Computational Neuroscience

To introduce to graduate students basic concepts and theories of computational neuroscience, some current research questions and focuses in the field, and how ideas from this field may help solve difficult problems in medicine and biomedical engineering.

Monday 15 July: Introduction

17:00

A crash course on the biophysics of the brain

18:30

Coffee break

19:00

Models of a single neuron

20:30

Lunch

22:00

Student presentation session 1

23:30

Coffee break

00:00

Student presentation session 2

01:30

Dinner

03:00

Evening tutorial

Tuesday 16 July: Neural codes

17:00

Models of the visual system

18:30

Coffee break

19:00

Neural coding in the visual system

20:30

Lunch

22:00

Analyzing big data in neuroscience

23:30

Coffee break

00:00

Data analysis in neuroscience

01:30

Dinner

03:00

Evening tutorial

Wednesday 17 July: Motor system and dynamics of neural circuits

17:00

Models of the motor system

18:30

Coffee break

19:00

Brain-machine interfaces and robotics

20:30

Lunch

22:00

Dynamics of neuronal networks

23:30

Coffee break

00:00

Excitation-inhibition balance and chaos

01:30

Dinner

03:00

Evening problem sets

Thursday 18 July: Plasticity and learning

17:00

Synaptic plasticity and learning

18:30

Coffee break

19:00

Dynamics of neuronal networks in the hippocampus

20:30

Lunch

22:00

Outing to Lantau Island

03:00

Evening problem sets

Friday 19 July: Emerging theme in the field

17:00

Whole-brain activity data and circuits in small animals (part I)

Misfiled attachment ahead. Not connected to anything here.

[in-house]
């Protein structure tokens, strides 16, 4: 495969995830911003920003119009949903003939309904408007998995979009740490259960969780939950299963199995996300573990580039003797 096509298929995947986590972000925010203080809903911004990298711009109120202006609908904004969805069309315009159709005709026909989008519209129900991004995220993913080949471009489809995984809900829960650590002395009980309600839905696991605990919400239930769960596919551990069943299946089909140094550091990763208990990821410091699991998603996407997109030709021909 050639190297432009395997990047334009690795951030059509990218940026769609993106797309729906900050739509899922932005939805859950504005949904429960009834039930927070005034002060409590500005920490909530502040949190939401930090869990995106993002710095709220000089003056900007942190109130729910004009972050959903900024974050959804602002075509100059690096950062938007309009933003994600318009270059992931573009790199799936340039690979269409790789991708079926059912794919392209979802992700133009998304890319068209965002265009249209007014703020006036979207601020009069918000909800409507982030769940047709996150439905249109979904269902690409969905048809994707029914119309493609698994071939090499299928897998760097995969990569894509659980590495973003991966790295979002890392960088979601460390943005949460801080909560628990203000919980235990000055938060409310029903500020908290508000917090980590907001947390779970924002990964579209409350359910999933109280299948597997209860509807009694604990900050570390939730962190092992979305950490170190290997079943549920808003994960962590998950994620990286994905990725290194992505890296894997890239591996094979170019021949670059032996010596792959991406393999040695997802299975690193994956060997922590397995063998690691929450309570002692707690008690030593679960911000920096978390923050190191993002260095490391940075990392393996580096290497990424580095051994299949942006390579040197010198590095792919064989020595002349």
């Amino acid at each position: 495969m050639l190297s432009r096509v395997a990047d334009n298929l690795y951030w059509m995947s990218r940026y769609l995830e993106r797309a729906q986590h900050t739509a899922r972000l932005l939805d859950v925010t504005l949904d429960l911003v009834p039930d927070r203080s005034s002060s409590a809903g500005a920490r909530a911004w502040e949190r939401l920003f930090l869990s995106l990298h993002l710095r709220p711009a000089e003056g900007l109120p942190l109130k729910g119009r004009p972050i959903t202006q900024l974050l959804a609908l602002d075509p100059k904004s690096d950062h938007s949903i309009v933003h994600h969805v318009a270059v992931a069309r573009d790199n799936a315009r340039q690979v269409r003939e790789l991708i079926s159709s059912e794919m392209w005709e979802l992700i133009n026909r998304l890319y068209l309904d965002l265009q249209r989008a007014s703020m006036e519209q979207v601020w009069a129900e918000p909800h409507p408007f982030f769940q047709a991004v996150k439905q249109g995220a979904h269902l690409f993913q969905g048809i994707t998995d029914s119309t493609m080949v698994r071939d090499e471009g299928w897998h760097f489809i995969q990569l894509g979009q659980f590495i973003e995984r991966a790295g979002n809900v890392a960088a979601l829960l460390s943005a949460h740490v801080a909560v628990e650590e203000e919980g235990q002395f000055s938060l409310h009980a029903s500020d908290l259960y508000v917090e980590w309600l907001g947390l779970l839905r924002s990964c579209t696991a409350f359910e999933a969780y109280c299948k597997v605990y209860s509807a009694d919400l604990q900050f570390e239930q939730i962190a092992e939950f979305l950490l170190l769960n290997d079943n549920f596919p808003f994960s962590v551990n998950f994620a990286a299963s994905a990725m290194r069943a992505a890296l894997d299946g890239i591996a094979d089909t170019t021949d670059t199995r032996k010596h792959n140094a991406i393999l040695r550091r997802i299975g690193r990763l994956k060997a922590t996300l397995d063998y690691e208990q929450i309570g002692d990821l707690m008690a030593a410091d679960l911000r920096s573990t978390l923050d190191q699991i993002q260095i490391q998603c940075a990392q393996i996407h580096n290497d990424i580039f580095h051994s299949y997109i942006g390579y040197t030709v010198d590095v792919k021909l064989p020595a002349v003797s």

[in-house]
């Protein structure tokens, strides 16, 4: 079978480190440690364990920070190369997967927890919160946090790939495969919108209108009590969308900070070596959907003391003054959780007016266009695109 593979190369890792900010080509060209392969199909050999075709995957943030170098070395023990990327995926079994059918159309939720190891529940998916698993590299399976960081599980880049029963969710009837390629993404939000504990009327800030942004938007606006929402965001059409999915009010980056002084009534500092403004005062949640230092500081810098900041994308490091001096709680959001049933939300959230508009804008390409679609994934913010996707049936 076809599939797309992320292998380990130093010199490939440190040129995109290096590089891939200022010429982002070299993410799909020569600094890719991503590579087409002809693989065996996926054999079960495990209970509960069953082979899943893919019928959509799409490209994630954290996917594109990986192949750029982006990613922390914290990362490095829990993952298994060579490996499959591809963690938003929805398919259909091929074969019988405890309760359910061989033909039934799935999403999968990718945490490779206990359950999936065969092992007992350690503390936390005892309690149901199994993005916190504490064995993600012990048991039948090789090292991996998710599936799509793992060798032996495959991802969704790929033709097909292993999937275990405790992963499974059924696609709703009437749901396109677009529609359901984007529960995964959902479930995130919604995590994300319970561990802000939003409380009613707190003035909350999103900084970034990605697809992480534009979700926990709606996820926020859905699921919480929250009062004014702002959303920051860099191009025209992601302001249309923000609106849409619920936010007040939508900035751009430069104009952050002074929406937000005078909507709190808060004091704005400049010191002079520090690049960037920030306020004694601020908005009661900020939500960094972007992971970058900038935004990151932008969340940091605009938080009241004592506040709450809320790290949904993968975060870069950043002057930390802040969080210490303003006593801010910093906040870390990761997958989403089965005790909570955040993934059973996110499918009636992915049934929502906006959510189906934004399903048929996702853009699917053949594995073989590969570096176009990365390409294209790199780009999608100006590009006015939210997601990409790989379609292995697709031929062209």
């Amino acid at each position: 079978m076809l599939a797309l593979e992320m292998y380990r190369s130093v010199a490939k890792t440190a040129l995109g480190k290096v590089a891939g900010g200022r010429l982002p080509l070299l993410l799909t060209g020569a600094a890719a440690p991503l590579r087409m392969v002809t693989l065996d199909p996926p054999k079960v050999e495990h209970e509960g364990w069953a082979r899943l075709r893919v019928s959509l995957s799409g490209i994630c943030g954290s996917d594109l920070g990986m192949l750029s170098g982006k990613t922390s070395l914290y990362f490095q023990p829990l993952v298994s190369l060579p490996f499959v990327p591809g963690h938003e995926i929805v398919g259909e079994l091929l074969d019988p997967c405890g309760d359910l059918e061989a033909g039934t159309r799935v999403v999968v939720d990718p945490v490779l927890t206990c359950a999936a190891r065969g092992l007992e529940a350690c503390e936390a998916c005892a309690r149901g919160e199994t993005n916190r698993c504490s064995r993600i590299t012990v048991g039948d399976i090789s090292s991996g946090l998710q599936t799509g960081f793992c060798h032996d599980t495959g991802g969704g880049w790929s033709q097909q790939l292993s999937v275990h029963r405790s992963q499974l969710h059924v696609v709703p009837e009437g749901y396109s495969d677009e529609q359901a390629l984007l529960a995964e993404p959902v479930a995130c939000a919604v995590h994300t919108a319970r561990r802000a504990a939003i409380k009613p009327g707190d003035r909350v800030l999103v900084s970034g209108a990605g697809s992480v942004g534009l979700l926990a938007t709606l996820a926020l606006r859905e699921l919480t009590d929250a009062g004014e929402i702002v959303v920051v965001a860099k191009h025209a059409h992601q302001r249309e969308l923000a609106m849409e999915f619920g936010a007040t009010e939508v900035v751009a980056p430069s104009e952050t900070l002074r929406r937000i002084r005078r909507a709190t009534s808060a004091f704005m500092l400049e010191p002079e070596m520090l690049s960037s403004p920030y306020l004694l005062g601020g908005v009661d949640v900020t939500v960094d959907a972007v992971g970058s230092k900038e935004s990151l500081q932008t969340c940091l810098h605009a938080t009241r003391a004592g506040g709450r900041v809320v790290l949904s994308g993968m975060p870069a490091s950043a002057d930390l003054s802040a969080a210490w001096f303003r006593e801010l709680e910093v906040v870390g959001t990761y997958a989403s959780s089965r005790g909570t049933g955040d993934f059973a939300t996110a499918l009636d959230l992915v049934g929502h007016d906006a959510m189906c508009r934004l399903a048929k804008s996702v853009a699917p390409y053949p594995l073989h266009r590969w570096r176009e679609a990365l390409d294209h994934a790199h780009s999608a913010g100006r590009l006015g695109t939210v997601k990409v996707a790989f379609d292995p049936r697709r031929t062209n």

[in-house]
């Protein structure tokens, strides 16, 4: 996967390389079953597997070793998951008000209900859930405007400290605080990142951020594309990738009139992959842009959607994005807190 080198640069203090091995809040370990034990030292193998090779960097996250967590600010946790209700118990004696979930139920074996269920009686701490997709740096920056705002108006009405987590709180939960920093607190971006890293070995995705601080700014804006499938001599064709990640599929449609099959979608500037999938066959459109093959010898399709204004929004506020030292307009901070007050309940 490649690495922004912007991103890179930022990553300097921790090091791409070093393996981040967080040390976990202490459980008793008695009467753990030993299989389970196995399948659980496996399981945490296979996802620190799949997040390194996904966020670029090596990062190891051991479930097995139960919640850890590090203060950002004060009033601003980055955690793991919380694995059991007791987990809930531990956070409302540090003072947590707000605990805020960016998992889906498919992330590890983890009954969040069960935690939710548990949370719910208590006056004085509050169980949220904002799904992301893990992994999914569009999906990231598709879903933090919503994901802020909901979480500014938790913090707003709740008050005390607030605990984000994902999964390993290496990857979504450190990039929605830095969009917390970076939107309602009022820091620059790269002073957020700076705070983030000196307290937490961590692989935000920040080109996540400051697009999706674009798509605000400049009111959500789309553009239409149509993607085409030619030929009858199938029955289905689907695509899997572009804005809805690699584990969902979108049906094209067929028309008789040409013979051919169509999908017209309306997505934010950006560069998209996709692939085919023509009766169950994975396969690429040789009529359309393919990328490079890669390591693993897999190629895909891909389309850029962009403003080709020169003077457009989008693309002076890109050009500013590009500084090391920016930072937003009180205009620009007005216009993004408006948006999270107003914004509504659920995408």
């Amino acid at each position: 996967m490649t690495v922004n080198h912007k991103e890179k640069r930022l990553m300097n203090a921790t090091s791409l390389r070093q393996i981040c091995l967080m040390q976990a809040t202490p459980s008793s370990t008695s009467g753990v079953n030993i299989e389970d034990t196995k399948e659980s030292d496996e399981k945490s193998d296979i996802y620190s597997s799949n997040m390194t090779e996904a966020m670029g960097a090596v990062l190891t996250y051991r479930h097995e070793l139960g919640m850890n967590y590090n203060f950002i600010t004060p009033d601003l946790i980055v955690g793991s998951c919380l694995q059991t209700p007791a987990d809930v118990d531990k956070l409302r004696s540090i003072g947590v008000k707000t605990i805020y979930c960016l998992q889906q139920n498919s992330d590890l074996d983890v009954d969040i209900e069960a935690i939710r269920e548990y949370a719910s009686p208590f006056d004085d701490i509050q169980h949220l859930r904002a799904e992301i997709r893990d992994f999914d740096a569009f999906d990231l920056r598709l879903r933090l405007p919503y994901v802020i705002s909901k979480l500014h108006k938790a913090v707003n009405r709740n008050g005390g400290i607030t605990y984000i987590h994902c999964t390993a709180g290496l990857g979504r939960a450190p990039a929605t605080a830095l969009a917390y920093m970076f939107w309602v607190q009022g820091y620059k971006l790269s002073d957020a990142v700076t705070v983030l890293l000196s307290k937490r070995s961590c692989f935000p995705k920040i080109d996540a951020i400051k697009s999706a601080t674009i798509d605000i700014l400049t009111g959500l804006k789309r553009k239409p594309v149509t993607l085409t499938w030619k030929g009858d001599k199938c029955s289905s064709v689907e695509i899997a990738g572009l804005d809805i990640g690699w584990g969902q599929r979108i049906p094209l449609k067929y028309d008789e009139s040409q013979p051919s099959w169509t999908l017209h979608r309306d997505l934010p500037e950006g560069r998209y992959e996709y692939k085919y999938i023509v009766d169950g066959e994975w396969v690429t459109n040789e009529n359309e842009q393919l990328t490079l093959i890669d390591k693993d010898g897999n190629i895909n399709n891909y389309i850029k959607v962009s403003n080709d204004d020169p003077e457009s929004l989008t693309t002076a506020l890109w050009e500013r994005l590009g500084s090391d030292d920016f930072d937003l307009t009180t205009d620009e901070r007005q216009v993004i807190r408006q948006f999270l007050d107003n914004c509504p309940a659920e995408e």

18:30

Coffee break

19:00

Whole-brain activity data and circuits in small animals (part II)

20:30

Lunch

22:00

Large-scale brain models (part I)

23:30

Coffee break

00:00

Large-scale brain models (part II)

02:00

Dinner

Speakers

  • Prof. Rosa HM Chan Associate Professor, City University of Hong Kong Dr. Rosa H. M. Chan is currently an Associate Professor in the Department of Electronic Engineering at City University of Hong Kong. She received her B.Eng (1st Hon.) degree in Automation and Computer-Aided Engineering from the Chinese University of Hong Kong in 2003. Her undergraduate studies had brought her to New York University (US) to study computer animation and visual effects and Kyushu University (Japan) to research on microfluidics for astronautics applications. She was later awarded the Croucher Scholarship and Sir Edward Youde Memorial Fellowship for Overseas Studies in 2004 to pursue her graduate studies at University of Southern California (USC). In the summer of 2010, she was supported by Google Scholarship to participate in the Singularity University Graduate Studies Program at NASA AMES. Dr. Chan received her Ph.D. degree in Biomedical Engineering in 2011 at USC, where she also received her M.S. degrees in Electrical Engineering and Aerospace Engineering. Her research interests include computational neuroscience, neural prosthesis and brain-computer interface applications. She was the co-recipient of the Outstanding Paper Award of IEEE Transactions on Neural Systems and Rehabilitation Engineering in 2013, for their research breakthroughs in mathematical modelling for hippocampal cognitive prosthesis and memory facilitation. Dr. Chan was the Chair of the Hong Kong-Macau Joint Chapter of IEEE Engineering in Medicine and Biology Society (EMBS) in 2014 and is recently elected to the IEEE EMBS AdCom as Asia Pacific Representative (2018-2020).
  • Prof. Quan Wen , - School of Life Sciences at University of Science and Technology of China Quan received his BS in Physics from Fudan University (复旦大学) , and PhD in Physics from Stony Brook University and Cold Spring Harbor Laboratory on Long Island, New York. After a short stay at HHMI Janelia Farm Research Campus, he did postdoctoral research in the Department of Physics and Center for Brain Science at Harvard University. He is now a Bairen Professor in the School of Life Sciences at University of Science and Technology of China.